Press Release (ePRNews.com) - PUNE, India - Feb 24, 2017 - Telenor wrapped up its ill-starred India venture by agreeing to sell the business to market leader Bharti AirtelBSE 1.36 %, which will take on some of the Norwegian telecom giant’s local liabilities in return. The acquisition, which comes amid market consolidation, will boost Bharti’s 4G airwaves and revenue market share, strengthening its hand in the battle against Reliance Jio Infocomm.
The move marks the end of Telenor’s bid to gain a share of the world’s biggest telecom market after China. The exercise saw the company forming a partnership that was embroiled in one of India’s most high-profile corruption scandals and having all its licences scrapped by the Supreme Court as a result. Under pressure from competition, the parent was forced to mark down the value of its local unit by 6.3 billion krone (Rs 5,000 crore/$760 million) last year.
Bharti will take over outstanding spectrum payments worth around Rs 1,650 crore and other operational contracts, including tower leases with Bharti Infratel and Indus Towers, besides employees and 44 million customers, taking India’s biggest phone company to 300 million subscribers.
“The decision to exit India has not been taken lightly. After thorough consideration, it is our view that the significant investments needed to secure Telenor India’s future business on a standalone basis would not have given an acceptable level of return,” Telenor Group’s global CEO Sigve Brekke said in a joint statement on Thursday.
ET was the first to report on talks between Telenor and Bharti on January 3.
The companies said the deal is expected to close in 12 months. The India unit will be treated as an asset held for “sale and discontinued operations” in Telenor Group’s financial reporting from the first quarter of 2017.
Telenor has operations in the six telecom circles — Andhra Pradesh, Bihar & Jharkhand, Gujarat, Maharashtra, Uttar Pradesh (East) and UP (West). It also has spectrum in Assam where it hasn’t started operations. These seven circles contribute about 35% to Airtel’s total revenue.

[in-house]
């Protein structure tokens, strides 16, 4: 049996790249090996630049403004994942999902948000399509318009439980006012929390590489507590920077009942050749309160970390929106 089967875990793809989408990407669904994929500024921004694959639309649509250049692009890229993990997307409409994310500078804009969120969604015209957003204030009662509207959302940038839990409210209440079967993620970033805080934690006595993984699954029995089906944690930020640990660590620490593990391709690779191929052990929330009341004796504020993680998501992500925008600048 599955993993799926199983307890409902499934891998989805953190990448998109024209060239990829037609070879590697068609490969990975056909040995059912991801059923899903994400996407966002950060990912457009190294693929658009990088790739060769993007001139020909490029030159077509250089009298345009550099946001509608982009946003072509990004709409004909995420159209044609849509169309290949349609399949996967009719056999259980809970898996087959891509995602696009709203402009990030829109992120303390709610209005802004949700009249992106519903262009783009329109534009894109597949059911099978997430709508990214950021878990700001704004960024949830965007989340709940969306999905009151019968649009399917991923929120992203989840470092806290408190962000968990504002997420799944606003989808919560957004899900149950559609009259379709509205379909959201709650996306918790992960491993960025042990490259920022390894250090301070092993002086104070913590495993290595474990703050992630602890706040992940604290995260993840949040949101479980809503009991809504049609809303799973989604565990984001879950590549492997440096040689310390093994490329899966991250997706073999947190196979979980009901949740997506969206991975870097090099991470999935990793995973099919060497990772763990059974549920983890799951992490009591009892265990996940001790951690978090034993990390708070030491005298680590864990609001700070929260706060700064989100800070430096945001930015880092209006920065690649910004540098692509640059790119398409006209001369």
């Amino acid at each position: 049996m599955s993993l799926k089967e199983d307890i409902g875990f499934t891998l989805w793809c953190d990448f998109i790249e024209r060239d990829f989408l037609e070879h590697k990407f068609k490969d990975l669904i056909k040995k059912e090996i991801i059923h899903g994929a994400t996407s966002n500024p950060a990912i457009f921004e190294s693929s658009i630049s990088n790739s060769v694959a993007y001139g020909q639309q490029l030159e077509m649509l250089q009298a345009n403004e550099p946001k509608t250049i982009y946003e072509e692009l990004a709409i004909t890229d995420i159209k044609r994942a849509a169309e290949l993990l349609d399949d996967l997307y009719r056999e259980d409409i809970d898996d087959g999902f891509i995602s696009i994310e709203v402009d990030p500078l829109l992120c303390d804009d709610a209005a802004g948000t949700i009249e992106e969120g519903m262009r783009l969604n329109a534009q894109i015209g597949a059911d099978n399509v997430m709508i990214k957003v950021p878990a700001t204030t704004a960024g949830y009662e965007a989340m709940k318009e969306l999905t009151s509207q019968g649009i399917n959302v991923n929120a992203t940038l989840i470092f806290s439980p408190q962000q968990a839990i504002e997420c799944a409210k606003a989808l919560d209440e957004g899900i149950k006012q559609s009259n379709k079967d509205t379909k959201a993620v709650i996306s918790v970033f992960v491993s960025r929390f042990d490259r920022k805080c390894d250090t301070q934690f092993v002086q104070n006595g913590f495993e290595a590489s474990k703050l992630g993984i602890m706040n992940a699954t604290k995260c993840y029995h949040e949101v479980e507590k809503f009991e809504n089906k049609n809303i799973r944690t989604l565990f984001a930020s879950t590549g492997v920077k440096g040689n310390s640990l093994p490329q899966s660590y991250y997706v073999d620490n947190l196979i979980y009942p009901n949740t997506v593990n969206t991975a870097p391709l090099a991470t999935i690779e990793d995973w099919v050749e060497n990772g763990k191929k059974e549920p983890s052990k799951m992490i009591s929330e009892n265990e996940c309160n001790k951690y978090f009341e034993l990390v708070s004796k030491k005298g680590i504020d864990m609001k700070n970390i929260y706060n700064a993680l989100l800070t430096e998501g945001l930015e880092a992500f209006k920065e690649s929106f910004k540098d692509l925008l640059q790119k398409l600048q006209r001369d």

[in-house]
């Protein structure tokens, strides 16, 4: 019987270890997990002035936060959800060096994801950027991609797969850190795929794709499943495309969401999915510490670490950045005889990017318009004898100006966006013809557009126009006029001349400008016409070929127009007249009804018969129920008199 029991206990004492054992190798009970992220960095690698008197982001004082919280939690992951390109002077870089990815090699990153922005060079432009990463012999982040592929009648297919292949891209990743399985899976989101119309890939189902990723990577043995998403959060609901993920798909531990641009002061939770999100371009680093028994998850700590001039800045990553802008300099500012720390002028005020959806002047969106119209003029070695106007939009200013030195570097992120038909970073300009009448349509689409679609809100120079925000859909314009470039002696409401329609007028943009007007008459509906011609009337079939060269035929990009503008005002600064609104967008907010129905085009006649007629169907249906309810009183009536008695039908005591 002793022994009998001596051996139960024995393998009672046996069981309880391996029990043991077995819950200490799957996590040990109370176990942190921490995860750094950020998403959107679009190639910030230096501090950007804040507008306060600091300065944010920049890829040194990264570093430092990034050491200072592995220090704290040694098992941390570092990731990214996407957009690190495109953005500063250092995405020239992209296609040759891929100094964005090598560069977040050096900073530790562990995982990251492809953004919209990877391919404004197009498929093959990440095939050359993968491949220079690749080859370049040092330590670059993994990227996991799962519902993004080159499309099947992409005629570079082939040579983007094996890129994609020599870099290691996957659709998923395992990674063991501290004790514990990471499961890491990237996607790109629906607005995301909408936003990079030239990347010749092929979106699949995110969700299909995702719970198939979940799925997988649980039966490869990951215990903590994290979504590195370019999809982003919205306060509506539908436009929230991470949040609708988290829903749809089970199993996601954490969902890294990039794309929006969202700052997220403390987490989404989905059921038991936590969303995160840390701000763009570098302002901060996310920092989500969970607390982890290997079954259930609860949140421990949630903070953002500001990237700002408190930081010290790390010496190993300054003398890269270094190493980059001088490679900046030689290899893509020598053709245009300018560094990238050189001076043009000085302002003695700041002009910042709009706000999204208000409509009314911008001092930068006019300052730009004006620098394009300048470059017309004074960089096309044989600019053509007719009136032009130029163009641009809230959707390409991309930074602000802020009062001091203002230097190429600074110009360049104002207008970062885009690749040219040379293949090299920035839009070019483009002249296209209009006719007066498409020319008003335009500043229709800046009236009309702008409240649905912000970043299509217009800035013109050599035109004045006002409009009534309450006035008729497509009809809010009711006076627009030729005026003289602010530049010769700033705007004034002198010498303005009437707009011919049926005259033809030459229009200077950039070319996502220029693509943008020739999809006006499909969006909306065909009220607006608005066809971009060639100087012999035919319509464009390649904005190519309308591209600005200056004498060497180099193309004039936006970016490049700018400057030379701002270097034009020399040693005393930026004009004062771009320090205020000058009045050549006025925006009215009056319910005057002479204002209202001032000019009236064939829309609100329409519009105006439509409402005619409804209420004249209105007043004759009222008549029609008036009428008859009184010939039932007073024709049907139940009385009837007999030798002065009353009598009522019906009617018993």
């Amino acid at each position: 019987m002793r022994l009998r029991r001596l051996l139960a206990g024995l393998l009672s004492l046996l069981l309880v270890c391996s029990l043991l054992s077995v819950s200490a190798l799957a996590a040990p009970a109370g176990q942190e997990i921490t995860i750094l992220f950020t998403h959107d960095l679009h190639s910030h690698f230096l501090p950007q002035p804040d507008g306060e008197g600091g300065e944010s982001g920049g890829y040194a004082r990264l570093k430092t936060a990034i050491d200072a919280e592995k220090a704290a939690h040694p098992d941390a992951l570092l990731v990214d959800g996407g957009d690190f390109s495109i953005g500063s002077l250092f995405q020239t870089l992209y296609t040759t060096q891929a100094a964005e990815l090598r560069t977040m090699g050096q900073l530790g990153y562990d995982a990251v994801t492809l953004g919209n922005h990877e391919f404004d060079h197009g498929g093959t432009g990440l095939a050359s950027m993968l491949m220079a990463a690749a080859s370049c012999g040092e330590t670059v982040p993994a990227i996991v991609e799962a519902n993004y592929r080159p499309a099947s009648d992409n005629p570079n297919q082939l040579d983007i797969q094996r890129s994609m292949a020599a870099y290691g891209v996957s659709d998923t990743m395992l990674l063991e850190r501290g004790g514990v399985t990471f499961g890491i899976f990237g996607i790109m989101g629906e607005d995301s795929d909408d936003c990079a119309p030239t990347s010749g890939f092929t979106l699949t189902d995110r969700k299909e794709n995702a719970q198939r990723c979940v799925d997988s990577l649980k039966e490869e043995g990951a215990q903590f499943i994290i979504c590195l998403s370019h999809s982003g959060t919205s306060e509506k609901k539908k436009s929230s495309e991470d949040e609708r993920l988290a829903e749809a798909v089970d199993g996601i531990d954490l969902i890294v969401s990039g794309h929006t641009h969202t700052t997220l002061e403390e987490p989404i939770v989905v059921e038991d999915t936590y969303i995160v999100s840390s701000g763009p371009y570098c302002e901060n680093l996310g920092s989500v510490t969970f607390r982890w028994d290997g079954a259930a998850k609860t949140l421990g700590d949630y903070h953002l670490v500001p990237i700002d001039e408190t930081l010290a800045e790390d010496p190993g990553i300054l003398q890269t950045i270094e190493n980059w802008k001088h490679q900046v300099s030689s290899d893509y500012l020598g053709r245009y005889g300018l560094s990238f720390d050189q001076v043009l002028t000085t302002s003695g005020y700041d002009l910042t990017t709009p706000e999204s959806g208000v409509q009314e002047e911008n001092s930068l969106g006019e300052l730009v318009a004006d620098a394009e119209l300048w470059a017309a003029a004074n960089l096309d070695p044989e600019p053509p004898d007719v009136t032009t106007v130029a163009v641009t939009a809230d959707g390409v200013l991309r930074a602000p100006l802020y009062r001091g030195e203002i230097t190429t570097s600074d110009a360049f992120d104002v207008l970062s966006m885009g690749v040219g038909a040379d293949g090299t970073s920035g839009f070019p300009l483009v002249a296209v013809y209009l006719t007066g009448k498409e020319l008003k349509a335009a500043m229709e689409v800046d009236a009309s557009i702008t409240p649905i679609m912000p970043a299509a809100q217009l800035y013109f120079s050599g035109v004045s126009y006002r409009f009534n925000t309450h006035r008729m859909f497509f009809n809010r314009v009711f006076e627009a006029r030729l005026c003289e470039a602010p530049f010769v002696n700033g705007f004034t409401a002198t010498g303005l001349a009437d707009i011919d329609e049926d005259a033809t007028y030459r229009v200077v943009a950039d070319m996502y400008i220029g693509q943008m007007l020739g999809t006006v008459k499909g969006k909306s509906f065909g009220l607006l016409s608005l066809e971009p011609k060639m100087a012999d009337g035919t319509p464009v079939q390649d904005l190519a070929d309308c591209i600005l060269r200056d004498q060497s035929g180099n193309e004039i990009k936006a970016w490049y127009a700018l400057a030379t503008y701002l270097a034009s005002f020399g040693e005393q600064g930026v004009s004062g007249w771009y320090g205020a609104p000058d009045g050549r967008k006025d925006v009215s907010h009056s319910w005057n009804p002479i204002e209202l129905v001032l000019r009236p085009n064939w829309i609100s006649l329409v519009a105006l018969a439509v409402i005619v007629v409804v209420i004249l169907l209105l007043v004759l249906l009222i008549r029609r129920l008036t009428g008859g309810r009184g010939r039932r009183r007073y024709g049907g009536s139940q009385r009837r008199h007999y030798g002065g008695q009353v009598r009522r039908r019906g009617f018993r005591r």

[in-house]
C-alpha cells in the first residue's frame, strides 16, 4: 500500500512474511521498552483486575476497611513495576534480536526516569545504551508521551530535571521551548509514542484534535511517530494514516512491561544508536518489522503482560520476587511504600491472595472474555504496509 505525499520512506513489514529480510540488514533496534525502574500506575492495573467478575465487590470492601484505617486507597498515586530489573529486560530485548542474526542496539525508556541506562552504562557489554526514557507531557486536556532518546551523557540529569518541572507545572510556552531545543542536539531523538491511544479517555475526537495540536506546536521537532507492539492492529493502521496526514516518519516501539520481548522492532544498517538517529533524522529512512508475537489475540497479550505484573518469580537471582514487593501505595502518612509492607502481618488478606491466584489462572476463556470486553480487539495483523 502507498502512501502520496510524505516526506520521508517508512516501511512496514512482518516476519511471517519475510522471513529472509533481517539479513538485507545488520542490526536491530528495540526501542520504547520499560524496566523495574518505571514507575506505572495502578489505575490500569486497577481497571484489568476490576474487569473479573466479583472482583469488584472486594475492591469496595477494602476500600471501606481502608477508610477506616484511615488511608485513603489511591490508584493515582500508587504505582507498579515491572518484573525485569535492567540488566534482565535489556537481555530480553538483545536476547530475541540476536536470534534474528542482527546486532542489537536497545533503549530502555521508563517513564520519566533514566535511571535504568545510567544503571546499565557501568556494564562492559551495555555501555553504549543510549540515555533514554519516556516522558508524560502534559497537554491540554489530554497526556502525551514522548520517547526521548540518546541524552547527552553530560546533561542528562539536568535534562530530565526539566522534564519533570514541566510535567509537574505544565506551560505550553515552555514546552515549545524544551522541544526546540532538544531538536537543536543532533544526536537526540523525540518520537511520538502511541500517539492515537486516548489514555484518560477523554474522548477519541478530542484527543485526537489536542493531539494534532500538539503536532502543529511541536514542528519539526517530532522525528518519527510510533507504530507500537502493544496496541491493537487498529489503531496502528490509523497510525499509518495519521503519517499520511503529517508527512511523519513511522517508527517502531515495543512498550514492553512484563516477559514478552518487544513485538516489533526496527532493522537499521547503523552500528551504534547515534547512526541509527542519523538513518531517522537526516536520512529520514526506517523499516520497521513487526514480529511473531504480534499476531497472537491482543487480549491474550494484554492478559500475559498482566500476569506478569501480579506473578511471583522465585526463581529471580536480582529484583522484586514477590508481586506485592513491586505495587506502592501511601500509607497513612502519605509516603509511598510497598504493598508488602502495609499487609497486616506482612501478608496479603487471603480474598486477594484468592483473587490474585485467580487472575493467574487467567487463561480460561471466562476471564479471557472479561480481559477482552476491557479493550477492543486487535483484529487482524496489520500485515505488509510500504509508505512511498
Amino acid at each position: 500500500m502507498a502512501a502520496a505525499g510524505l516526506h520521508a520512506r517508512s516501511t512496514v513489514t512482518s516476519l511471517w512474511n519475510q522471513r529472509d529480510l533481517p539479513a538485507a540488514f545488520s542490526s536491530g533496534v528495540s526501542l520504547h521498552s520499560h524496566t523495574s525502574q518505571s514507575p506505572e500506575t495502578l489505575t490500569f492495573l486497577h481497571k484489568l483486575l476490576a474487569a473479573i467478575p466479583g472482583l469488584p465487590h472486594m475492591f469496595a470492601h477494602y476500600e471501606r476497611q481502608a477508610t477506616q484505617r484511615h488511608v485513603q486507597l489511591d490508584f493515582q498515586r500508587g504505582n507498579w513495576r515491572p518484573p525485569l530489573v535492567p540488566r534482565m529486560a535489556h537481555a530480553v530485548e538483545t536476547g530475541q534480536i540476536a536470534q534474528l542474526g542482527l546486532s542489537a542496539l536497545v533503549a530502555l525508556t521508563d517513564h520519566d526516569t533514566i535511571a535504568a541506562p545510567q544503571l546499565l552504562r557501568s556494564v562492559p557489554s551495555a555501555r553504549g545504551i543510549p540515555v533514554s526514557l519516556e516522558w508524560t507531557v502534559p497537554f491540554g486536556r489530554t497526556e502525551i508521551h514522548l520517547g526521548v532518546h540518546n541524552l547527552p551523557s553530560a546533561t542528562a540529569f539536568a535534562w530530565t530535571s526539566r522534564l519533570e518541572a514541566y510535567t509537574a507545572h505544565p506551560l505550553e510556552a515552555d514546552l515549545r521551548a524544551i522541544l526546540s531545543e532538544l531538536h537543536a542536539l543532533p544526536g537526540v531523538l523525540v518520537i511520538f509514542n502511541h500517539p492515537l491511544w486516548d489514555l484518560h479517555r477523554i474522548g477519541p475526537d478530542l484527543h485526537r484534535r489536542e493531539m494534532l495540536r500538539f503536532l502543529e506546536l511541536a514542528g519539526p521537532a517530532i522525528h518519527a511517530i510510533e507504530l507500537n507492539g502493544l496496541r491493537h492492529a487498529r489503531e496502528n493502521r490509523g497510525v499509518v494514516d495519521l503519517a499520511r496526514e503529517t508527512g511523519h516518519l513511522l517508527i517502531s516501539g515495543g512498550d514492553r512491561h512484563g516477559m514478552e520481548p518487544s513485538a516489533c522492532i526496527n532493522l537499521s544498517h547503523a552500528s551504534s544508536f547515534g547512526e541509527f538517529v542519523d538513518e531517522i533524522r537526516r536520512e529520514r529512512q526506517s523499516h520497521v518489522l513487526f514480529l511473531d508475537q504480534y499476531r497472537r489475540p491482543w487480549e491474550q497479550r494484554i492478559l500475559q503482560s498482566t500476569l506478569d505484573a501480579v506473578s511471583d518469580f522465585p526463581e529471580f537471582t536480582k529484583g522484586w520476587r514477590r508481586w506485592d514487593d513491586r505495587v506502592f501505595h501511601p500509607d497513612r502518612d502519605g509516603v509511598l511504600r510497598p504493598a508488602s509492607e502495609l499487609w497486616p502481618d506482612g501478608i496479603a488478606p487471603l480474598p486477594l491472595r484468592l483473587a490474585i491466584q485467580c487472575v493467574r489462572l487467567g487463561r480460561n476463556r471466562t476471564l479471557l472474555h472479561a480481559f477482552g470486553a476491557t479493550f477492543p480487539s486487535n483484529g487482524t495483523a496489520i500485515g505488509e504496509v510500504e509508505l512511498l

“On completion, the proposed acquisition will undergo seamless integration, both on the customer as well as the network side, and further strengthen our market position considerably in several key circles,” said Gopal Vittal, managing director, India and South Asia, Bharti AirtelBSE 1.36 %.
Bharti Airtel’s stock surged to a 52-week high on the BSE on the news, before ending at Rs 366.05, up 1.4%, on Thursday.
Telenor’s exit reflects the underlying trend of consolidation in the India telecom market that has been spurred by the free voice and data services offered by Mukesh Ambani-controlled Jio. Anticipating tougher times with Jio’s entry, fringe players like Videocon have exited while larger ones such as Idea Cellular and Vodafone India, and Reliance CommunicationsBSE 3.22 %, Aircel, and MTS are in consolidation mode.
Telenor though has had a rough ride ever since it started operations in late 2009 in partnership with real estate company Unitech under the Uninor brand. Although it won licences to offer nationwide services, all of them were cancelled in the judgement on the so-called 2G scam in 2012. The company fell out with its partner, which soon had troubles of its own, but decided to persevere in the world’s second-biggest market, taking sole ownership of the unit in 2014, after the rules were changed in 2013 to allow this.
Having bought back spectrum in separate auctions in seven circles, the renamed Telenor India played the price card, offering services at almost half that of its bigger rivals to gain subscribers, even becoming EBITDA positive on the back of cost efficiencies.
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